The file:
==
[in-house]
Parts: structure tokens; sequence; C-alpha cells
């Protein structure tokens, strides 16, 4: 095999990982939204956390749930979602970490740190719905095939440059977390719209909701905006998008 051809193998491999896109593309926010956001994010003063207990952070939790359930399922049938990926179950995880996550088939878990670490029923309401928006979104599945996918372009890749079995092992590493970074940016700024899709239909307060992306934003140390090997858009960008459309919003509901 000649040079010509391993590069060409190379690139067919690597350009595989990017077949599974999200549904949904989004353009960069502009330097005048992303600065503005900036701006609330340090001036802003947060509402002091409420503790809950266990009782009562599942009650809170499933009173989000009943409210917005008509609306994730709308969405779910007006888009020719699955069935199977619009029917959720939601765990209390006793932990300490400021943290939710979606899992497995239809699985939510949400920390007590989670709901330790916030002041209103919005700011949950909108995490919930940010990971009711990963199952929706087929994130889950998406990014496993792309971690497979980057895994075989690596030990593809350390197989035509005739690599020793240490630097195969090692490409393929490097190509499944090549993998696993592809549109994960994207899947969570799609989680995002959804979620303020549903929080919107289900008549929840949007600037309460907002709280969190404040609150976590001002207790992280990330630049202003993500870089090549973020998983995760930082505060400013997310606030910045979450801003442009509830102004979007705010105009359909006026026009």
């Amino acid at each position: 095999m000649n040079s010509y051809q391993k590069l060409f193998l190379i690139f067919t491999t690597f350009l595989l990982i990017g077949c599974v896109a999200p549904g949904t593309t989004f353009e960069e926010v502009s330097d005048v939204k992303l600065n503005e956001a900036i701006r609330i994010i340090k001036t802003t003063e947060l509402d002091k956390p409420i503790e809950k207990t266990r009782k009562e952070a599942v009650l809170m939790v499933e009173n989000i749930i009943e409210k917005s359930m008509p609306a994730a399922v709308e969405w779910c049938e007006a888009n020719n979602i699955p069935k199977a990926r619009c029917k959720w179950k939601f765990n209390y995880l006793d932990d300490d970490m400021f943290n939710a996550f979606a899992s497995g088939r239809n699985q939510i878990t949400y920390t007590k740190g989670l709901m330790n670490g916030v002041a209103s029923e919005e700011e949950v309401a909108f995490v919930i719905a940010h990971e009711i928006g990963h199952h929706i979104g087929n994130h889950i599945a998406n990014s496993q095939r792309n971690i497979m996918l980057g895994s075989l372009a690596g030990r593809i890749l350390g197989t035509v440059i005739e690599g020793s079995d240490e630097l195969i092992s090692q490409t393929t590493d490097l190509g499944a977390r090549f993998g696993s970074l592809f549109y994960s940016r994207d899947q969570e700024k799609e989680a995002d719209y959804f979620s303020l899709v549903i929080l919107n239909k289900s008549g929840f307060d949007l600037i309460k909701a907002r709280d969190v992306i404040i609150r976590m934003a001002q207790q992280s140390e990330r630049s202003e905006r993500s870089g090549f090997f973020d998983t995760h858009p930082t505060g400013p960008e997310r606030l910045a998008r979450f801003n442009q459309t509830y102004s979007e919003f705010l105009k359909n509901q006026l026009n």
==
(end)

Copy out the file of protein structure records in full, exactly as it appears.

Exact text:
[in-house]
Parts: structure tokens; sequence; C-alpha cells
């Protein structure tokens, strides 16, 4: 095999990982939204956390749930979602970490740190719905095939440059977390719209909701905006998008 051809193998491999896109593309926010956001994010003063207990952070939790359930399922049938990926179950995880996550088939878990670490029923309401928006979104599945996918372009890749079995092992590493970074940016700024899709239909307060992306934003140390090997858009960008459309919003509901 000649040079010509391993590069060409190379690139067919690597350009595989990017077949599974999200549904949904989004353009960069502009330097005048992303600065503005900036701006609330340090001036802003947060509402002091409420503790809950266990009782009562599942009650809170499933009173989000009943409210917005008509609306994730709308969405779910007006888009020719699955069935199977619009029917959720939601765990209390006793932990300490400021943290939710979606899992497995239809699985939510949400920390007590989670709901330790916030002041209103919005700011949950909108995490919930940010990971009711990963199952929706087929994130889950998406990014496993792309971690497979980057895994075989690596030990593809350390197989035509005739690599020793240490630097195969090692490409393929490097190509499944090549993998696993592809549109994960994207899947969570799609989680995002959804979620303020549903929080919107289900008549929840949007600037309460907002709280969190404040609150976590001002207790992280990330630049202003993500870089090549973020998983995760930082505060400013997310606030910045979450801003442009509830102004979007705010105009359909006026026009």
């Amino acid at each position: 095999m000649n040079s010509y051809q391993k590069l060409f193998l190379i690139f067919t491999t690597f350009l595989l990982i990017g077949c599974v896109a999200p549904g949904t593309t989004f353009e960069e926010v502009s330097d005048v939204k992303l600065n503005e956001a900036i701006r609330i994010i340090k001036t802003t003063e947060l509402d002091k956390p409420i503790e809950k207990t266990r009782k009562e952070a599942v009650l809170m939790v499933e009173n989000i749930i009943e409210k917005s359930m008509p609306a994730a399922v709308e969405w779910c049938e007006a888009n020719n979602i699955p069935k199977a990926r619009c029917k959720w179950k939601f765990n209390y995880l006793d932990d300490d970490m400021f943290n939710a996550f979606a899992s497995g088939r239809n699985q939510i878990t949400y920390t007590k740190g989670l709901m330790n670490g916030v002041a209103s029923e919005e700011e949950v309401a909108f995490v919930i719905a940010h990971e009711i928006g990963h199952h929706i979104g087929n994130h889950i599945a998406n990014s496993q095939r792309n971690i497979m996918l980057g895994s075989l372009a690596g030990r593809i890749l350390g197989t035509v440059i005739e690599g020793s079995d240490e630097l195969i092992s090692q490409t393929t590493d490097l190509g499944a977390r090549f993998g696993s970074l592809f549109y994960s940016r994207d899947q969570e700024k799609e989680a995002d719209y959804f979620s303020l899709v549903i929080l919107n239909k289900s008549g929840f307060d949007l600037i309460k909701a907002r709280d969190v992306i404040i609150r976590m934003a001002q207790q992280s140390e990330r630049s202003e905006r993500s870089g090549f090997f973020d998983t995760h858009p930082t505060g400013p960008e997310r606030l910045a998008r979450f801003n442009q459309t509830y102004s979007e919003f705010l105009k359909n509901q006026l026009n």